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Burma's persecuted muslims

Burma’s persecuted Muslims

The fate of a million Rohingya in Burma is causing international uproar, and endangering the country’s path to democracy



Where are the Rohingya from?

That’s a key political question. The official identity offered to them, and which most refuse, is “Bengali”. That reflects the Burmese government’s insistence that the Rohingya, a Muslim minority that numbers just over a million people, are relatively recent arrivals from what is now Bangladesh, and do not count as fully fledged citizens. In 1978, Burma’s military rulers launched operation “Dragon King” and expelled more than 200,000 Muslims from the country by force. Later, Burma’s citizenship law was tightened to recognise 135 indigenous groups, but not the Rohingya, almost all of whom were demoted to “associate” or “naturalised citizens”, with limits on their movement, rights to own property, and even marry. “These people aren’t really us,” said U Win Hlan Tha, a Buddhist monk, at a recent protest against Rohingyas in Burma’s largest city, Rangoon.

How did the Rohingya get their name?

It derives from the name of Burma’s westernmost province, which has been variously known as Arakan, Rakhine and Rohang. (Since 1989, Burma has also been known as Myanmar.) Rakhine, as it’s now called, is separated from the rest of Burma by steep mountains. For centuries it was a separate kingdom, on the frontier between the Muslim lands of the northern subcontinent, and the Buddhist peoples of East Asia. In Rakhine, these communities mixed. Between 1430 and 1785, it had Buddhist kings who took Muslim titles and led Muslim armies. Once Burma gained independence from Britain after WWII, however, the Muslims of Rakhine, most of whom call themselves Rohingya, have been steadily and brutally marginalised, to the point where the government hardly acknowledges their existence.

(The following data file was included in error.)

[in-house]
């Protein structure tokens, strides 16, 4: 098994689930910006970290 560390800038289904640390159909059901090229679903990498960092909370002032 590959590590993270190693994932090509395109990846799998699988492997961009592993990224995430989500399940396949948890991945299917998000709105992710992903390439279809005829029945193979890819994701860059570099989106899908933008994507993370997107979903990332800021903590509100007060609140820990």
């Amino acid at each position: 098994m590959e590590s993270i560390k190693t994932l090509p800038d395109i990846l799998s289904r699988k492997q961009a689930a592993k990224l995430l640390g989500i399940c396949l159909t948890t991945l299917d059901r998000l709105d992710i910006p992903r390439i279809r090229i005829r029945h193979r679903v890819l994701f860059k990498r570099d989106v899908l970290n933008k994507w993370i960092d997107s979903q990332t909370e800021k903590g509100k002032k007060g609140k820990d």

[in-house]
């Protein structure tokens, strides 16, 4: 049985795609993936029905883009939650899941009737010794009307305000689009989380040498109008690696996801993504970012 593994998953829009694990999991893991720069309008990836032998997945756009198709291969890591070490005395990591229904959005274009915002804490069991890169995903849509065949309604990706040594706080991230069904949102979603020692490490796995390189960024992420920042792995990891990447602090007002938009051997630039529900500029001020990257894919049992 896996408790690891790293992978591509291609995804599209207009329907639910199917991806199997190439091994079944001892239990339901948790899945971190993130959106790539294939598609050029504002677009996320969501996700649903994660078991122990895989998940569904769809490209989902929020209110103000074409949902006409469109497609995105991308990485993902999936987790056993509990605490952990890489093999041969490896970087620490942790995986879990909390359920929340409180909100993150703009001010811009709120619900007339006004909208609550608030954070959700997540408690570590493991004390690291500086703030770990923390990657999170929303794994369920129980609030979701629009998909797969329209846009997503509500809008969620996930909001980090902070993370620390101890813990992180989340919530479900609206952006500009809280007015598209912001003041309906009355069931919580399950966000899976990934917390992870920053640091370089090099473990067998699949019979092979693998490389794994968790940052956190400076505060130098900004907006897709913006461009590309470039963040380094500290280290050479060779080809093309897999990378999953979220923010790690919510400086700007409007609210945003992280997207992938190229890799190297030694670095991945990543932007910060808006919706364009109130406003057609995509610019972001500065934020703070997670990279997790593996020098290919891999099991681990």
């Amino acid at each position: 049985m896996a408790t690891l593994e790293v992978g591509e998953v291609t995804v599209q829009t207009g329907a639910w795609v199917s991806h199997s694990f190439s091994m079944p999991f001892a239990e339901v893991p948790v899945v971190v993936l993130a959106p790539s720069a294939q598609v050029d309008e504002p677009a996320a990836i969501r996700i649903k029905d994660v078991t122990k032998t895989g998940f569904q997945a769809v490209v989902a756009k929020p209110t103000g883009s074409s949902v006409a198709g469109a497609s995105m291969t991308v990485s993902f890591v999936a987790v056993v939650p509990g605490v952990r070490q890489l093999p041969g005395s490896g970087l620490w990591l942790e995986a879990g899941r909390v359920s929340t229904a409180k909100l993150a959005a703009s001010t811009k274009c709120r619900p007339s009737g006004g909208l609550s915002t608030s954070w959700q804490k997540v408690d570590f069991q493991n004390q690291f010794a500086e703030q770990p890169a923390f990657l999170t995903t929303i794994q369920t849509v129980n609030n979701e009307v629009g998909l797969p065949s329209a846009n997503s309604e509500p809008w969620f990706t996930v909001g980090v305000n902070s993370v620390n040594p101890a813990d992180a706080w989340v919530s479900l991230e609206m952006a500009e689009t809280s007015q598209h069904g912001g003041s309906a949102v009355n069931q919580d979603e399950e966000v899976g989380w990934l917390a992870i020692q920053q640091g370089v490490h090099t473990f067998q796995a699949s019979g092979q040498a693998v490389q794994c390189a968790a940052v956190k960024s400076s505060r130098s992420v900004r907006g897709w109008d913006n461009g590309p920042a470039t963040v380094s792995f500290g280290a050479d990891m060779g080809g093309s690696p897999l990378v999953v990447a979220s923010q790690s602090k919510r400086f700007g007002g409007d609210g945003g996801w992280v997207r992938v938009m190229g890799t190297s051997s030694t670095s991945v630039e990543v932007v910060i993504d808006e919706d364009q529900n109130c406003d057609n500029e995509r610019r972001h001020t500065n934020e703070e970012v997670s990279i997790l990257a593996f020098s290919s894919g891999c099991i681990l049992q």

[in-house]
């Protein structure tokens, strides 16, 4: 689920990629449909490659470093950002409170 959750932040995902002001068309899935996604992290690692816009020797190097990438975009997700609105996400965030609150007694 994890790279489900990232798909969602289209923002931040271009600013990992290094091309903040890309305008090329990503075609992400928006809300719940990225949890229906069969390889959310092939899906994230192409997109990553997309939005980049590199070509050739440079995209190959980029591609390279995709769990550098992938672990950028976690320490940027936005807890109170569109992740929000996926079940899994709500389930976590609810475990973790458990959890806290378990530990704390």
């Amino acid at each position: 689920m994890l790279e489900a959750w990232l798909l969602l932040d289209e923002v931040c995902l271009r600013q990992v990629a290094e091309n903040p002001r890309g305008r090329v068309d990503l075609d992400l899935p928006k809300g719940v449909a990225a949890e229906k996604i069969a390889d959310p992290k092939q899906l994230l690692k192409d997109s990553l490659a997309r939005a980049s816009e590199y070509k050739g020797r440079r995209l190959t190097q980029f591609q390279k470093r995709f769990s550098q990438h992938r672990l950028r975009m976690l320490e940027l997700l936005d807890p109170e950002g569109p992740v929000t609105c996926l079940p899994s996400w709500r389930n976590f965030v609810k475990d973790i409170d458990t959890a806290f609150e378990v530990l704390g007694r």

Why are the Rohingya now in the news?

Owing to an alarming deterioration in conditions inside Burma, which is forcing many to flee. Since two outbreaks of violence in 2012, more than 100,000 have been confined to squalid camps in Rakhine and live in a state of virtual apartheid (and dire poverty). In the last three years, 120,000 are thought to have fled Burma, mostly by sea, on unsafe boats, heading for Thailand, Malaysia and Indonesia, all of which have large Muslim populations. But a crackdown on people-smuggling in Thailand this year has led to them being turned back. An estimated 2,000 refugees are now adrift in the Andaman Sea and off the coasts of Burma’s neighbours. Meanwhile, arguments over their status could derail Burma’s democratic reforms.

Why a threat to democracy?

Over the past five years, Burma has been, in US President Obama’s phrase, on a “remarkable journey” from 49 years of military dictatorship to something resembling a democracy. In 2010, the main opposition leader, Aung San Suu Kyi, a Nobel laureate, was released from house arrest, and historic national elections are due to take place this autumn. However, liberalisation has been accompanied by a sharp rise in nationalist, anti-Muslim feeling, which runs deepest in places such as Rakhine, where the population is 60% Buddhist and around 30% Muslim. The attacks in 2012, in which 200 people were killed and around 100,000 displaced, have bitterly divided the region.

What does Aung San Suu Kyi say?